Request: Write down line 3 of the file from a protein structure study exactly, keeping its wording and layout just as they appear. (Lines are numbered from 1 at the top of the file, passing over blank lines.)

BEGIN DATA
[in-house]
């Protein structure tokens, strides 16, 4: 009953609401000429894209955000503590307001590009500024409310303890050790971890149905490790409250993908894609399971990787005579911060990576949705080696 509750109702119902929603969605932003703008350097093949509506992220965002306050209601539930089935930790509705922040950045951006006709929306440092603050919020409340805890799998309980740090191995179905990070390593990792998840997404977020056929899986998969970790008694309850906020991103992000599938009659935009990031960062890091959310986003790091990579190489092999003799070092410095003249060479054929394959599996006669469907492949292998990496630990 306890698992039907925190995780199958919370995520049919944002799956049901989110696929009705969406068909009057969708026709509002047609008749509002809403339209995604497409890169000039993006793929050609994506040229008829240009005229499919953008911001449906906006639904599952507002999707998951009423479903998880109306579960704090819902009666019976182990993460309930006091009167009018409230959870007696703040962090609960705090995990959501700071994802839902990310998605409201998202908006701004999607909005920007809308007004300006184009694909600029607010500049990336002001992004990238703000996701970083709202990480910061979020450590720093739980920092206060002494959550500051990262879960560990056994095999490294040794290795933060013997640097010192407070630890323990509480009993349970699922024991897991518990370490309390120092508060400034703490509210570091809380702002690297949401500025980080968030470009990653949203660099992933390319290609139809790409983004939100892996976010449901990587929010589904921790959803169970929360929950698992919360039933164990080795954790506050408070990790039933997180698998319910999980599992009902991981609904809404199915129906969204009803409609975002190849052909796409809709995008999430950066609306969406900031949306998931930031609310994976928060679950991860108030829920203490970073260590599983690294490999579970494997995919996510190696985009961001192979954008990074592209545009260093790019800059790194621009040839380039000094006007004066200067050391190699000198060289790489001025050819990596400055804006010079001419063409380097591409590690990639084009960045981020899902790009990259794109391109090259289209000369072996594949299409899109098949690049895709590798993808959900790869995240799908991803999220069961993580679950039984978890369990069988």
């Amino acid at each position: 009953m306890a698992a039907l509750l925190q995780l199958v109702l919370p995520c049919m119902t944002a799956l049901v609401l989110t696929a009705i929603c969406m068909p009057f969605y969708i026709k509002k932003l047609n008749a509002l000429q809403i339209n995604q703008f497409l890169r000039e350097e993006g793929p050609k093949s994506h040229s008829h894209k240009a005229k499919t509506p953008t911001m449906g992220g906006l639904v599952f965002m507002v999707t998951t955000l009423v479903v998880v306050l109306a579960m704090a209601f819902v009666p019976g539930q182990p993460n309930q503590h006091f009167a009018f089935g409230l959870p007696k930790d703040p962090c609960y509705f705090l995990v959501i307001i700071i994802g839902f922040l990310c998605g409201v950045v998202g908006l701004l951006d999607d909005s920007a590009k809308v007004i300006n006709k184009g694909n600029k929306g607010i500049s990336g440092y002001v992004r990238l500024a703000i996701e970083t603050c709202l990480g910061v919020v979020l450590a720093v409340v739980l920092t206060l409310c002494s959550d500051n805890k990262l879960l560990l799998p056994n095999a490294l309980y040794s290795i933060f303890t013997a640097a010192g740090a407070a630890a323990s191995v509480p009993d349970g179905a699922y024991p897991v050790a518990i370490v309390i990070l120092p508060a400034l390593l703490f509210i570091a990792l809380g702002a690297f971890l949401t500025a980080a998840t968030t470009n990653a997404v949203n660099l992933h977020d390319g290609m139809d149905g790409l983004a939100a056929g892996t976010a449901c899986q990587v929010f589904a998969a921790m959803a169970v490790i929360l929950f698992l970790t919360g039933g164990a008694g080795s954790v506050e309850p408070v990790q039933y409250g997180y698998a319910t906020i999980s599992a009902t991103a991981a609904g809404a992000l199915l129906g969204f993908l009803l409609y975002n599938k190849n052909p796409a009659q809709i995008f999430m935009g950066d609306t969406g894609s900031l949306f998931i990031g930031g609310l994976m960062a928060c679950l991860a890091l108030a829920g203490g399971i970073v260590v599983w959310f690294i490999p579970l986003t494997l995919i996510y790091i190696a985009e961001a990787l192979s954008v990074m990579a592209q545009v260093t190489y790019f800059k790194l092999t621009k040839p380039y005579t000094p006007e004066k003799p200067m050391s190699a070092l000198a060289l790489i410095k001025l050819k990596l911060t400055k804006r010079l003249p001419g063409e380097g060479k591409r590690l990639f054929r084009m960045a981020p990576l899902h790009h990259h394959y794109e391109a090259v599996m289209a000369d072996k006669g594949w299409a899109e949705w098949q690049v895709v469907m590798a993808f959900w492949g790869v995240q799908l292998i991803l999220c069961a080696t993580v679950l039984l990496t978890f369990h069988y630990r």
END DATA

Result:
């Amino acid at each position: 009953m306890a698992a039907l509750l925190q995780l199958v109702l919370p995520c049919m119902t944002a799956l049901v609401l989110t696929a009705i929603c969406m068909p009057f969605y969708i026709k509002k932003l047609n008749a509002l000429q809403i339209n995604q703008f497409l890169r000039e350097e993006g793929p050609k093949s994506h040229s008829h894209k240009a005229k499919t509506p953008t911001m449906g992220g906006l639904v599952f965002m507002v999707t998951t955000l009423v479903v998880v306050l109306a579960m704090a209601f819902v009666p019976g539930q182990p993460n309930q503590h006091f009167a009018f089935g409230l959870p007696k930790d703040p962090c609960y509705f705090l995990v959501i307001i700071i994802g839902f922040l990310c998605g409201v950045v998202g908006l701004l951006d999607d909005s920007a590009k809308v007004i300006n006709k184009g694909n600029k929306g607010i500049s990336g440092y002001v992004r990238l500024a703000i996701e970083t603050c709202l990480g910061v919020v979020l450590a720093v409340v739980l920092t206060l409310c002494s959550d500051n805890k990262l879960l560990l799998p056994n095999a490294l309980y040794s290795i933060f303890t013997a640097a010192g740090a407070a630890a323990s191995v509480p009993d349970g179905a699922y024991p897991v050790a518990i370490v309390i990070l120092p508060a400034l390593l703490f509210i570091a990792l809380g702002a690297f971890l949401t500025a980080a998840t968030t470009n990653a997404v949203n660099l992933h977020d390319g290609m139809d149905g790409l983004a939100a056929g892996t976010a449901c899986q990587v929010f589904a998969a921790m959803a169970v490790i929360l929950f698992l970790t919360g039933g164990a008694g080795s954790v506050e309850p408070v990790q039933y409250g997180y698998a319910t906020i999980s599992a009902t991103a991981a609904g809404a992000l199915l129906g969204f993908l009803l409609y975002n599938k190849n052909p796409a009659q809709i995008f999430m935009g950066d609306t969406g894609s900031l949306f998931i990031g930031g609310l994976m960062a928060c679950l991860a890091l108030a829920g203490g399971i970073v260590v599983w959310f690294i490999p579970l986003t494997l995919i996510y790091i190696a985009e961001a990787l192979s954008v990074m990579a592209q545009v260093t190489y790019f800059k790194l092999t621009k040839p380039y005579t000094p006007e004066k003799p200067m050391s190699a070092l000198a060289l790489i410095k001025l050819k990596l911060t400055k804006r010079l003249p001419g063409e380097g060479k591409r590690l990639f054929r084009m960045a981020p990576l899902h790009h990259h394959y794109e391109a090259v599996m289209a000369d072996k006669g594949w299409a899109e949705w098949q690049v895709v469907m590798a993808f959900w492949g790869v995240q799908l292998i991803l999220c069961a080696t993580v679950l039984l990496t978890f369990h069988y630990r």